On 70th anniversary, couple reveals secret to happy marriage

- Charles and Betty Kelley's love affair started more than 70 years ago. On their anniversary, May 1, their family is throwing a surprise party.  

Ahead of the celebration, we sat down with the Kelleys to find out the secret to 70 years of marriage.

When they met, in 1948, they both worked at a department store in Louisville, Kentucky.

"She was in sales. I was in the delivery department," Charles recalls. "I went down to buy a shirt. That's how I met her. And one thing led to another."

If you want to bring a smile to Betty's face, ask her how old she was when she got married.

"Eighteen," she laughed. "We went together three months before we got married."

Charles said, also laughing, "Well, we got along. She was a good cook and she got to my stomach."

They have been inseparable ever since. 

"We like the same things and I can read his mind sometimes, and he can read mine. I know he can," Betty said.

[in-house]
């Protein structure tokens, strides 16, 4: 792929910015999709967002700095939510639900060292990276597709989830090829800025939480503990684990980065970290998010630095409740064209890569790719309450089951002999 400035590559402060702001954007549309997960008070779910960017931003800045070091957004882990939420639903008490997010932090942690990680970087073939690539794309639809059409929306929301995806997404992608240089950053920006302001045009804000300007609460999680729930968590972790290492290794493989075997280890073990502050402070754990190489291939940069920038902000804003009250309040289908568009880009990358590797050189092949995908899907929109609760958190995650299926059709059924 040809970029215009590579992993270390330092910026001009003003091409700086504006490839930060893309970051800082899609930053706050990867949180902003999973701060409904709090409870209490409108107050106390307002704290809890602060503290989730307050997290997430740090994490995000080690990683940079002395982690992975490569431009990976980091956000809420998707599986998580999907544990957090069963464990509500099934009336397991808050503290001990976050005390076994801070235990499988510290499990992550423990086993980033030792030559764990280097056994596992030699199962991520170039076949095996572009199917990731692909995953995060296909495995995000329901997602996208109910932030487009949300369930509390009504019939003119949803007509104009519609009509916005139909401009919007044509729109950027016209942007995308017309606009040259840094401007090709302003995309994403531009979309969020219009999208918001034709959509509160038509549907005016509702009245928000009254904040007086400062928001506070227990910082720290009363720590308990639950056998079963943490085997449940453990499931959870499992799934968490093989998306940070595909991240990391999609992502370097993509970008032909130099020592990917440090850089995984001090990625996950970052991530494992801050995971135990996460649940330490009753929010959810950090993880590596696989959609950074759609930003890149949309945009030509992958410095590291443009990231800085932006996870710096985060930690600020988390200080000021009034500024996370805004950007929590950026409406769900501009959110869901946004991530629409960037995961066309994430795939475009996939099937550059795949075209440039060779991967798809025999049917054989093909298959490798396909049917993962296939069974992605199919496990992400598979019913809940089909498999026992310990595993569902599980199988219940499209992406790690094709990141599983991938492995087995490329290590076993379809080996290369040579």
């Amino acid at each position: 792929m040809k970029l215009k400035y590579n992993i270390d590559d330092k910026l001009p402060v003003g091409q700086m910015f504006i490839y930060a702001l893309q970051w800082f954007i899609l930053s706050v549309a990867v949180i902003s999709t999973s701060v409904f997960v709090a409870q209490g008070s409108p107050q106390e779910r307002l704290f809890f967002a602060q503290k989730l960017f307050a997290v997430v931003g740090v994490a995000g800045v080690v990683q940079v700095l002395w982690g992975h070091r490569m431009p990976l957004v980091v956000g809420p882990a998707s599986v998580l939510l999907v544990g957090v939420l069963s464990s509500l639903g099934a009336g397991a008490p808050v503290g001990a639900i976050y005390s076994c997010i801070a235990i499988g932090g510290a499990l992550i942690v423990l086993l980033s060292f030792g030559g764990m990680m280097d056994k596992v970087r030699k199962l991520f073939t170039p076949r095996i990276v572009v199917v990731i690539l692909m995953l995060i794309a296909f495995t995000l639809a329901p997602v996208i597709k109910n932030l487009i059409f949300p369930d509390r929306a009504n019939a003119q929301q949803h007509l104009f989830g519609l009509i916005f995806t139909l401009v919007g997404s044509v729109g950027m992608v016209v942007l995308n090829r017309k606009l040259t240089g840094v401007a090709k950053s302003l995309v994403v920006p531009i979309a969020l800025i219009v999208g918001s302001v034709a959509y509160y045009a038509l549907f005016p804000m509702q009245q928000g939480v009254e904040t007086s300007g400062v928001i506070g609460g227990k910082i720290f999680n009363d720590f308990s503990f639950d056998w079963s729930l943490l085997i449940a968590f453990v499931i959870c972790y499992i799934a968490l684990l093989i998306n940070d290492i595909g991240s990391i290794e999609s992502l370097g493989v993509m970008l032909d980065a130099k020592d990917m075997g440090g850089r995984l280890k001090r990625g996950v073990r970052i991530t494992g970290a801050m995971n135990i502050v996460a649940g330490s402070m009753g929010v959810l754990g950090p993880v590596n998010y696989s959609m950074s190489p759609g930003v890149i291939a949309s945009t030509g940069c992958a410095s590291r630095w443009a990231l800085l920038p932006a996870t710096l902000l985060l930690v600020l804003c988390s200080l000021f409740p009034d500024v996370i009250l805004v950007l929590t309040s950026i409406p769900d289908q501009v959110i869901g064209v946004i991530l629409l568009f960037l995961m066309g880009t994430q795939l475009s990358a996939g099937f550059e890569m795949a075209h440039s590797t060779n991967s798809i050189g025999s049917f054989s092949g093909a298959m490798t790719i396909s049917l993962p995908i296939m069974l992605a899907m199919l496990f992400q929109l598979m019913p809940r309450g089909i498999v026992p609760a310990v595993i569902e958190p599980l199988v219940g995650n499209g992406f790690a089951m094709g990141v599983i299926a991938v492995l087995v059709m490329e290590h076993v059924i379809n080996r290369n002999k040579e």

Charles was born in Shelby County, Kentucky in 1928. Betty was born in Louisville in 1930.

The couple believe they found the key to a happy marriage.

"We work things out. We get angry like everybody else but we don't stay that way," Betty explained.

"We never went to bed mad. If we had our differences we would make up before we went to bed," Charles echoed.

Their advice has lasted a lifetime.

The couple moved to Florida in 1986. Charles worked until he was 84 years old.  He and Betty have three children. 

Up Next:


Up Next

  • On 70th anniversary, couple reveals secret to happy marriage
  • After 46 years, popular Bern's server retires
  • Foundation returns women's confidence during illness
  • Program shapes Bay Area's future leaders
  • Family helps battle pediatric cancer -- by running
  • Baby supply drive to benefit Metropolitan Ministries
  • Tampa teen graduates high school, college in same month
  • Twins graduate with 4.0s in biomedical science from USF
  • 81-year-old USF grad: Always learning
  • Teen raises money to buy shoes for younger students